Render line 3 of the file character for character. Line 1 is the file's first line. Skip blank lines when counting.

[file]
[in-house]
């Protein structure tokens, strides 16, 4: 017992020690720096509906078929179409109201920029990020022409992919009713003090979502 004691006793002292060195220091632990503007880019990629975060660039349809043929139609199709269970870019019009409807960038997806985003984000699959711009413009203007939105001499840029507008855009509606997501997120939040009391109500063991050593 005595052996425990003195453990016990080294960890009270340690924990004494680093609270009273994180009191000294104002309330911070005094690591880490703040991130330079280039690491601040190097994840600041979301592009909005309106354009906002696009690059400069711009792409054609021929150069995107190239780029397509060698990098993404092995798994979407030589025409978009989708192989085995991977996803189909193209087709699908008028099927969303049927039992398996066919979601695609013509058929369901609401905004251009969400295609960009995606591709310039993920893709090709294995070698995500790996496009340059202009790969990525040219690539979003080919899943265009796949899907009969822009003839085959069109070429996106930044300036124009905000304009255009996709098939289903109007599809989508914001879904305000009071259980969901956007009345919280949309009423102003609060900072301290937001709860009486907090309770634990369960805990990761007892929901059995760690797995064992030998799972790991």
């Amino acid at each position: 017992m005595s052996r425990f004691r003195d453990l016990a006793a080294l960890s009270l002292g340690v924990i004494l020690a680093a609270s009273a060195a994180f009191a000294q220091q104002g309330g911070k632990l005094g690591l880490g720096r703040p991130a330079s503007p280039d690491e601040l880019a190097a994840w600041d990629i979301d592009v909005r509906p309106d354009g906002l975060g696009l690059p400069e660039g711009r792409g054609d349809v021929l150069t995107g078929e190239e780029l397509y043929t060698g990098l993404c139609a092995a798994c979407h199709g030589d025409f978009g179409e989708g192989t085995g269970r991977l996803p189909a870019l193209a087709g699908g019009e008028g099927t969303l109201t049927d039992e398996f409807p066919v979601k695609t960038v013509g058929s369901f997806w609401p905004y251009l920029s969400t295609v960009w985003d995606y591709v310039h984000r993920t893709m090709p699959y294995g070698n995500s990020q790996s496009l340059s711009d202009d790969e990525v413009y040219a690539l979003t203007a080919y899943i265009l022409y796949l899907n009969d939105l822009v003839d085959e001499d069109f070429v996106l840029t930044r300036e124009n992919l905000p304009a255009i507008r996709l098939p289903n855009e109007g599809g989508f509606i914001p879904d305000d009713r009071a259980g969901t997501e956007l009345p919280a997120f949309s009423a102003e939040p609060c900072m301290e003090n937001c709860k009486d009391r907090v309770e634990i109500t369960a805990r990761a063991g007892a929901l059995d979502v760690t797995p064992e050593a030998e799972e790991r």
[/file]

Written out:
């Amino acid at each position: 017992m005595s052996r425990f004691r003195d453990l016990a006793a080294l960890s009270l002292g340690v924990i004494l020690a680093a609270s009273a060195a994180f009191a000294q220091q104002g309330g911070k632990l005094g690591l880490g720096r703040p991130a330079s503007p280039d690491e601040l880019a190097a994840w600041d990629i979301d592009v909005r509906p309106d354009g906002l975060g696009l690059p400069e660039g711009r792409g054609d349809v021929l150069t995107g078929e190239e780029l397509y043929t060698g990098l993404c139609a092995a798994c979407h199709g030589d025409f978009g179409e989708g192989t085995g269970r991977l996803p189909a870019l193209a087709g699908g019009e008028g099927t969303l109201t049927d039992e398996f409807p066919v979601k695609t960038v013509g058929s369901f997806w609401p905004y251009l920029s969400t295609v960009w985003d995606y591709v310039h984000r993920t893709m090709p699959y294995g070698n995500s990020q790996s496009l340059s711009d202009d790969e990525v413009y040219a690539l979003t203007a080919y899943i265009l022409y796949l899907n009969d939105l822009v003839d085959e001499d069109f070429v996106l840029t930044r300036e124009n992919l905000p304009a255009i507008r996709l098939p289903n855009e109007g599809g989508f509606i914001p879904d305000d009713r009071a259980g969901t997501e956007l009345p919280a997120f949309s009423a102003e939040p609060c900072m301290e003090n937001c709860k009486d009391r907090v309770e634990i109500t369960a805990r990761a063991g007892a929901l059995d979502v760690t797995p064992e050593a030998e799972e790991r």